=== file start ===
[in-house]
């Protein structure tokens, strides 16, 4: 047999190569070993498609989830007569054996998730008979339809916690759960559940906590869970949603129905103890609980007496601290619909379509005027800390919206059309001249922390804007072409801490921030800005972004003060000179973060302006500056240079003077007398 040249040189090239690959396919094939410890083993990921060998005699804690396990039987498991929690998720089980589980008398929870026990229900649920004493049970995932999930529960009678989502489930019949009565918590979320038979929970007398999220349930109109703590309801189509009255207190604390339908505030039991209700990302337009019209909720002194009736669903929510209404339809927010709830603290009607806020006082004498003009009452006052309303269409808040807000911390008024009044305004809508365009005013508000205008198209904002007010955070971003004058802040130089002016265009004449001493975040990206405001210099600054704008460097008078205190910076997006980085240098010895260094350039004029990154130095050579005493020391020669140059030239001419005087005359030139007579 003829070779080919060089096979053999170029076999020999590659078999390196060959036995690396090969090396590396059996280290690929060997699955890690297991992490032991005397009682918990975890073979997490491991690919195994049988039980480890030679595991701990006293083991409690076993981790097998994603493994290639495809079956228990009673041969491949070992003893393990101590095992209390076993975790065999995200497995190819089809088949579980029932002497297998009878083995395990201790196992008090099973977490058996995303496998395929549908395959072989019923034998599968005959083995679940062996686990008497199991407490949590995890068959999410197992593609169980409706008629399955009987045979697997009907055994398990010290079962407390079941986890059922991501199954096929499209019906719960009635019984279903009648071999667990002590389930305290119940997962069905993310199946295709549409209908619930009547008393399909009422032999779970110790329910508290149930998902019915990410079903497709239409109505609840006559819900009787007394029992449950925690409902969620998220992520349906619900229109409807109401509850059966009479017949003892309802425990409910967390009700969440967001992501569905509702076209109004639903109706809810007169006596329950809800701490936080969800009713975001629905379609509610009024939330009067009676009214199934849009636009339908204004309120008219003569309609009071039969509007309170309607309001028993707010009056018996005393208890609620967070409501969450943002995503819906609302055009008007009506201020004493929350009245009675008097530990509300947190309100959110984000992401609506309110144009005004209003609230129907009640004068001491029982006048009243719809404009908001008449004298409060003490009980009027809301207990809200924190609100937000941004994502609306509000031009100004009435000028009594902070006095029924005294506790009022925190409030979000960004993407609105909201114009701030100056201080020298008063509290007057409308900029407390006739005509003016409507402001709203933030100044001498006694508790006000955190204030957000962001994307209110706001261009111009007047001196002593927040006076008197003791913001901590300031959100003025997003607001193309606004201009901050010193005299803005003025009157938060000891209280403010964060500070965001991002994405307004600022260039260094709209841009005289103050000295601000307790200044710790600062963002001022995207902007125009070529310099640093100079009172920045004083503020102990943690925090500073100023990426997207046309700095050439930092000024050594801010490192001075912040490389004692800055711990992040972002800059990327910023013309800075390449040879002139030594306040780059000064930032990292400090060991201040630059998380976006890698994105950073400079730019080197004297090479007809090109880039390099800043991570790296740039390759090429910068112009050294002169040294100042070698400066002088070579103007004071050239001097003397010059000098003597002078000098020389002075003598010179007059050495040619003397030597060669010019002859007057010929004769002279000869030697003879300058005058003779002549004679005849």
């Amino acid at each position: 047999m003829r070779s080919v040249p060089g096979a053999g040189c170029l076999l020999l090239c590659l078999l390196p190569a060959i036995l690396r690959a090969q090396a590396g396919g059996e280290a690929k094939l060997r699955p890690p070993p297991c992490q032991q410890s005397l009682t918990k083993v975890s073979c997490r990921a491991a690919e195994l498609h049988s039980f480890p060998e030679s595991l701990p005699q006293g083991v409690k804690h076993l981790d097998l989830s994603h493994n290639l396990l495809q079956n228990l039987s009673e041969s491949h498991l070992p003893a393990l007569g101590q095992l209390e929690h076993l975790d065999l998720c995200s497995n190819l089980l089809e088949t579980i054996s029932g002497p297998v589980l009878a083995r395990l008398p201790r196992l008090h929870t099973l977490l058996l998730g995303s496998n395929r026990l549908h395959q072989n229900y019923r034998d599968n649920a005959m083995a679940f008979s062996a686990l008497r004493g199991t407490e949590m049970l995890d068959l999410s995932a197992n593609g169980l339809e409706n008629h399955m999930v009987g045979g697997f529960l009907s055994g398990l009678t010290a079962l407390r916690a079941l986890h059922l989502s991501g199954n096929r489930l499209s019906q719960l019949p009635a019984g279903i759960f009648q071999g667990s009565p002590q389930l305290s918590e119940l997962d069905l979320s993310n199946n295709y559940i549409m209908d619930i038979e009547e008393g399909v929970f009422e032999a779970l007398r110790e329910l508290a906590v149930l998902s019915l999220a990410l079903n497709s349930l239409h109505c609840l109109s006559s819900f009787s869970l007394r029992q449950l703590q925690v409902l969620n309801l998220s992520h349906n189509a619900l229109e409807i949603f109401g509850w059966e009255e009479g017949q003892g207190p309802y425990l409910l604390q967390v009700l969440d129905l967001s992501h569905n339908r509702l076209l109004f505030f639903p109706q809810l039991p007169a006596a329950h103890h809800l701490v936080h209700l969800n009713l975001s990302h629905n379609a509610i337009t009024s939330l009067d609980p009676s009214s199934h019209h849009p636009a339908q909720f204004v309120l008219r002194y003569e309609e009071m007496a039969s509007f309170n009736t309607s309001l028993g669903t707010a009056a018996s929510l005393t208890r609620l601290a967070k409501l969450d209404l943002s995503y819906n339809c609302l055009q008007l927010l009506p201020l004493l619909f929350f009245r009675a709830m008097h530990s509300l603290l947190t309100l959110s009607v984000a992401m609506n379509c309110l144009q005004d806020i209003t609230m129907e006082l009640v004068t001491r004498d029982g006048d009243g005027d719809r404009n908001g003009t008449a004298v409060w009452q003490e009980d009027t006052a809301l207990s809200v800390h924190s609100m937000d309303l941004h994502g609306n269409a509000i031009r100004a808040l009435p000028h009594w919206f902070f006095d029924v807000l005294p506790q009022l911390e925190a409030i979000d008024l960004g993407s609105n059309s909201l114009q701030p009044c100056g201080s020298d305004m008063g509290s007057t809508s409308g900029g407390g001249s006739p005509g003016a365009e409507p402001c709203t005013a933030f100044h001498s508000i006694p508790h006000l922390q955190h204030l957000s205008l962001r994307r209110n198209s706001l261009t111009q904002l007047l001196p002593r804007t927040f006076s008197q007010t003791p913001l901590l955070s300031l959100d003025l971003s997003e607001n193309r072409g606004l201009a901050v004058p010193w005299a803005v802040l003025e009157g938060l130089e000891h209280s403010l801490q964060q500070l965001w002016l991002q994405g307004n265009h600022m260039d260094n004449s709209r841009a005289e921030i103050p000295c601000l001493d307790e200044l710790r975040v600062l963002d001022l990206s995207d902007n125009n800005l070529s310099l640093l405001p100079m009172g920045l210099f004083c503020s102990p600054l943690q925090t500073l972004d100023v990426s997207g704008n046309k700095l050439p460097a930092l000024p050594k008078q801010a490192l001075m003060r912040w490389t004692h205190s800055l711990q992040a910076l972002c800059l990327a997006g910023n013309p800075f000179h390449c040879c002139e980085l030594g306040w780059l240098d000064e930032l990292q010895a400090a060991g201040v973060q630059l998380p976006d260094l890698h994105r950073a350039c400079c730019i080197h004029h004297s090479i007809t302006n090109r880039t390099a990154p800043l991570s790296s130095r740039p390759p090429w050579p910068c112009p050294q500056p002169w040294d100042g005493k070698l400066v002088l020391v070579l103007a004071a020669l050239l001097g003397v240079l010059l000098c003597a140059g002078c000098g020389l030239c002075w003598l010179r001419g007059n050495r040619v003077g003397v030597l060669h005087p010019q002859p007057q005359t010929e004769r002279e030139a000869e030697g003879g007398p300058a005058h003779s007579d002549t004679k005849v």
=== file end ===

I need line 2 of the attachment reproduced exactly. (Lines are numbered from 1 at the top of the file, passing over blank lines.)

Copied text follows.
């Protein structure tokens, strides 16, 4: 047999190569070993498609989830007569054996998730008979339809916690759960559940906590869970949603129905103890609980007496601290619909379509005027800390919206059309001249922390804007072409801490921030800005972004003060000179973060302006500056240079003077007398 040249040189090239690959396919094939410890083993990921060998005699804690396990039987498991929690998720089980589980008398929870026990229900649920004493049970995932999930529960009678989502489930019949009565918590979320038979929970007398999220349930109109703590309801189509009255207190604390339908505030039991209700990302337009019209909720002194009736669903929510209404339809927010709830603290009607806020006082004498003009009452006052309303269409808040807000911390008024009044305004809508365009005013508000205008198209904002007010955070971003004058802040130089002016265009004449001493975040990206405001210099600054704008460097008078205190910076997006980085240098010895260094350039004029990154130095050579005493020391020669140059030239001419005087005359030139007579 003829070779080919060089096979053999170029076999020999590659078999390196060959036995690396090969090396590396059996280290690929060997699955890690297991992490032991005397009682918990975890073979997490491991690919195994049988039980480890030679595991701990006293083991409690076993981790097998994603493994290639495809079956228990009673041969491949070992003893393990101590095992209390076993975790065999995200497995190819089809088949579980029932002497297998009878083995395990201790196992008090099973977490058996995303496998395929549908395959072989019923034998599968005959083995679940062996686990008497199991407490949590995890068959999410197992593609169980409706008629399955009987045979697997009907055994398990010290079962407390079941986890059922991501199954096929499209019906719960009635019984279903009648071999667990002590389930305290119940997962069905993310199946295709549409209908619930009547008393399909009422032999779970110790329910508290149930998902019915990410079903497709239409109505609840006559819900009787007394029992449950925690409902969620998220992520349906619900229109409807109401509850059966009479017949003892309802425990409910967390009700969440967001992501569905509702076209109004639903109706809810007169006596329950809800701490936080969800009713975001629905379609509610009024939330009067009676009214199934849009636009339908204004309120008219003569309609009071039969509007309170309607309001028993707010009056018996005393208890609620967070409501969450943002995503819906609302055009008007009506201020004493929350009245009675008097530990509300947190309100959110984000992401609506309110144009005004209003609230129907009640004068001491029982006048009243719809404009908001008449004298409060003490009980009027809301207990809200924190609100937000941004994502609306509000031009100004009435000028009594902070006095029924005294506790009022925190409030979000960004993407609105909201114009701030100056201080020298008063509290007057409308900029407390006739005509003016409507402001709203933030100044001498006694508790006000955190204030957000962001994307209110706001261009111009007047001196002593927040006076008197003791913001901590300031959100003025997003607001193309606004201009901050010193005299803005003025009157938060000891209280403010964060500070965001991002994405307004600022260039260094709209841009005289103050000295601000307790200044710790600062963002001022995207902007125009070529310099640093100079009172920045004083503020102990943690925090500073100023990426997207046309700095050439930092000024050594801010490192001075912040490389004692800055711990992040972002800059990327910023013309800075390449040879002139030594306040780059000064930032990292400090060991201040630059998380976006890698994105950073400079730019080197004297090479007809090109880039390099800043991570790296740039390759090429910068112009050294002169040294100042070698400066002088070579103007004071050239001097003397010059000098003597002078000098020389002075003598010179007059050495040619003397030597060669010019002859007057010929004769002279000869030697003879300058005058003779002549004679005849």